After earning a bachelor’s degree from the University of Notre Dame and a master’s from the University of Pittsburgh, Caruso began his Hill career in the late 1970s, working for former Rep. Austin Murphy (D-Pa.) — and, of course, playing softball. He took over operation of the CSL in the early ’80s after a few years of successfully running its popular end-of-season tournament.
Caruso left the Hill after Republicans won control of Congress in 1994, but the rise of the Internet has allowed him to continue running the league effectively.
“Originally, organizing a league meant you had to send a ‘Dear Colleague’ letter, and people had to fill out all the stuff and send it back,” Caruso said. “It was really a labor of love. … When technology broke in, it became a lot easier and a lot more routine.”
For the most part, the biggest headaches of Caruso’s job today come from administrative hiccups — accidental double- registrations, payment problems and the like. However, Caruso entered the spotlight in 2006 when a group of mostly Republican teams broke off from the CSL to form their own league.
The heart of the schism lay in Caruso’s controversial playoff system. The CSL seeds teams based on record but breaks them into groups such that the No. 1 seed plays the No. 16 seed, the No. 17 the No. 35 and so on, rather than simply pitting the top teams against the lowest. Caruso believes the system promotes competitive playoff games, while critics saw it as “softball welfare,” according to emails obtained by the Wall Street Journal at the time. (Read more about the league split in Roll Call’s archives.)
“We made the competition a little more even in the first two rounds. … What that meant was that some of the more competitive teams got knocked out that, in a true ‘best-plays-the-worst’ system, would’ve survived,” Caruso said. “Some of the more competitive teams decided they didn’t like that.”
The seceding teams established their new home, the House Softball League, with stricter rules, power rankings and a traditional playoff system. The Congressional League endures, and Caruso stands by the system.
“We have always been casual. We’ve always been a big, open, umbrella-type organization,” Caruso said.
Caruso, 61, now works in communications at the Homeland Security Department and still plays softball with his team, the Yellow Journalists. The CSL has recovered from the schism, and Caruso has served more than his due time as commissioner. So why not hang up the cleats?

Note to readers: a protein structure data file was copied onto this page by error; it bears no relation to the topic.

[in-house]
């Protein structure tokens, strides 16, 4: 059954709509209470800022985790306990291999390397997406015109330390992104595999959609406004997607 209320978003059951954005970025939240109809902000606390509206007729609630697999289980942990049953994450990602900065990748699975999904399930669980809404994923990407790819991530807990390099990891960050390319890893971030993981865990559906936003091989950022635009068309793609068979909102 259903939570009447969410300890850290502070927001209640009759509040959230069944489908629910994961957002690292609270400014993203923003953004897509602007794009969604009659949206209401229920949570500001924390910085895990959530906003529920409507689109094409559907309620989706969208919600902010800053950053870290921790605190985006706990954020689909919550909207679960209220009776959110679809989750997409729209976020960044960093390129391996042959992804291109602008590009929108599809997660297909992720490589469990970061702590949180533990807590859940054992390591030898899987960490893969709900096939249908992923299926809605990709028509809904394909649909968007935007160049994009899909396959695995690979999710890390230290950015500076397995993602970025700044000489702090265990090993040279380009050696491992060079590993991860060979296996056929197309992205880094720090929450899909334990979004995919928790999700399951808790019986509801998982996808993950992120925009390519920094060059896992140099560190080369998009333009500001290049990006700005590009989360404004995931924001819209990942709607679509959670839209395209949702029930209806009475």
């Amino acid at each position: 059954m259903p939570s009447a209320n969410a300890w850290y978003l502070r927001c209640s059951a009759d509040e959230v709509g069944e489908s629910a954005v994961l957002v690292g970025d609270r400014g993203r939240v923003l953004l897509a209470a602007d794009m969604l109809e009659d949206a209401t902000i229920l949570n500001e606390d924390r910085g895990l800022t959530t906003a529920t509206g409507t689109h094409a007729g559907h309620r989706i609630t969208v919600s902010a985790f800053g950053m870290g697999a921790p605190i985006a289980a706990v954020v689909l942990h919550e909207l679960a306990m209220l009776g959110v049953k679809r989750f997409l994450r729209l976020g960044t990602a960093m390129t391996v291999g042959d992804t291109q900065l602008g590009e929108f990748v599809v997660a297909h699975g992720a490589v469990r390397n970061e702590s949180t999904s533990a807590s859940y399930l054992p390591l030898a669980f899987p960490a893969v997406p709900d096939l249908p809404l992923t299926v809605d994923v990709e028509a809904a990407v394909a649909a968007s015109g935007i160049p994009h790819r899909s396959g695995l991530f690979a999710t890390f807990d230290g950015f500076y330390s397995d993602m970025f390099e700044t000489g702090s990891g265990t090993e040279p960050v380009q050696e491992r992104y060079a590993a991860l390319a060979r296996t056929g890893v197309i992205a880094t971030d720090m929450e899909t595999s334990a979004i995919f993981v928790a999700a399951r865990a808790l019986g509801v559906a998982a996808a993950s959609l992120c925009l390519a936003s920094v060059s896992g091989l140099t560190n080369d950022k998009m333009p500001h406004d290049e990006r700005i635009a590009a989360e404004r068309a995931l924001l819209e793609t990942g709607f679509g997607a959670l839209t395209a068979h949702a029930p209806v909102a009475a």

“You see these Capitol Hill staffers who, at 6:20, make every effort to get the hell off the Hill and go down to play ball one night a week — it’s because it’s in our blood, that’s what we like to do,” Caruso said. “You have to be a softball player to understand that.”
May 23, 2012
Last week, we tweeted at the Colorado Cutthroats, noting that the House Softball League team had not shown its Twitter feed some love in quite some time.
Through the help of 21st-century technology (cough, BlackBerry), we received notice last evening that the team had decided to follow us. Much obliged.
The team’s Twitter feed had been populated by nothing but crickets since July 21 of last year.
But 18 hours ago, the Colorado Cutthroats made a triumphant return with some good old-fashioned trash talk. And the recipient of the team’s online fire? None other than CQ Roll Call’s in-house softball team, the EditOrioles.
“Hoping the weather holds this week for our annual showdown with the EditOrioles so we can show them what’s what,” the tweet read.
We’re not taking sides in this fight, but they always say not to pick a fight with people who buy ink by the barrel. Or, in this case, by the pixel.
May 22, 2012
Derek Kettner can fly around the base pads and the clouds.
On Tuesday night, he manned the mound for Courting Disaster as the team of Supreme Court employees faced off against fellow House Softball League team the Destroyers. The final score resembled a failed, late ’90s duel between Todd Van Poppel and Salomon Torres, 21-14, with the Destroyers prevailing.
Kettner, who fared better at the plate than he did at the mound, will likely shake off the loss with an easygoing flight at the Montgomery County Airport.
Away from his job as a Marshal’s aide to the Supreme Court justices, the Buffalo native flies a Piper Dakota plane. A licensed pilot since 2010, Kettner tries to fly once a week, an aerial escape from the pressures of life in the Beltway.
On game day, it’s not uncommon to hear some players express the need for new team shirts.